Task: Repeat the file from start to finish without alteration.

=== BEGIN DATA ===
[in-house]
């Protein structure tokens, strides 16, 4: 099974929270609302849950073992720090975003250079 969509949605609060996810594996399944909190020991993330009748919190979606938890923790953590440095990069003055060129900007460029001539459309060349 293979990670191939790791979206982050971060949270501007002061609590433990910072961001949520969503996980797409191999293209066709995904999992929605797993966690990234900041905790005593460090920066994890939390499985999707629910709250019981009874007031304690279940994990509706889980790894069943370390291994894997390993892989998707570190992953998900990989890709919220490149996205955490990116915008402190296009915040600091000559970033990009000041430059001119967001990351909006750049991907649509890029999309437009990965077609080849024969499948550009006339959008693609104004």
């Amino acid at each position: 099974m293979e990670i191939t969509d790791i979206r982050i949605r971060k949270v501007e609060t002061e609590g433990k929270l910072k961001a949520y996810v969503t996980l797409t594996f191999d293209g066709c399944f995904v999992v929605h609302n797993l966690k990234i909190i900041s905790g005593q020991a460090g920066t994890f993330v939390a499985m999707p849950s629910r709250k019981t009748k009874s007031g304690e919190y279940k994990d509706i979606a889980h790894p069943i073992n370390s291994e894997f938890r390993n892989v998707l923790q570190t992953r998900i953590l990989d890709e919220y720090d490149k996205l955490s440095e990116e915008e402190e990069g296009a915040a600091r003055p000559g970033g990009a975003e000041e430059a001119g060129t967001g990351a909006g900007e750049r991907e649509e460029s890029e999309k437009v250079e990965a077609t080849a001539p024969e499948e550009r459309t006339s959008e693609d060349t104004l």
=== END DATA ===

[in-house]
């Protein structure tokens, strides 16, 4: 099974929270609302849950073992720090975003250079 969509949605609060996810594996399944909190020991993330009748919190979606938890923790953590440095990069003055060129900007460029001539459309060349 293979990670191939790791979206982050971060949270501007002061609590433990910072961001949520969503996980797409191999293209066709995904999992929605797993966690990234900041905790005593460090920066994890939390499985999707629910709250019981009874007031304690279940994990509706889980790894069943370390291994894997390993892989998707570190992953998900990989890709919220490149996205955490990116915008402190296009915040600091000559970033990009000041430059001119967001990351909006750049991907649509890029999309437009990965077609080849024969499948550009006339959008693609104004």
């Amino acid at each position: 099974m293979e990670i191939t969509d790791i979206r982050i949605r971060k949270v501007e609060t002061e609590g433990k929270l910072k961001a949520y996810v969503t996980l797409t594996f191999d293209g066709c399944f995904v999992v929605h609302n797993l966690k990234i909190i900041s905790g005593q020991a460090g920066t994890f993330v939390a499985m999707p849950s629910r709250k019981t009748k009874s007031g304690e919190y279940k994990d509706i979606a889980h790894p069943i073992n370390s291994e894997f938890r390993n892989v998707l923790q570190t992953r998900i953590l990989d890709e919220y720090d490149k996205l955490s440095e990116e915008e402190e990069g296009a915040a600091r003055p000559g970033g990009a975003e000041e430059a001119g060129t967001g990351a909006g900007e750049r991907e649509e460029s890029e999309k437009v250079e990965a077609t080849a001539p024969e499948e550009r459309t006339s959008e693609d060349t104004l």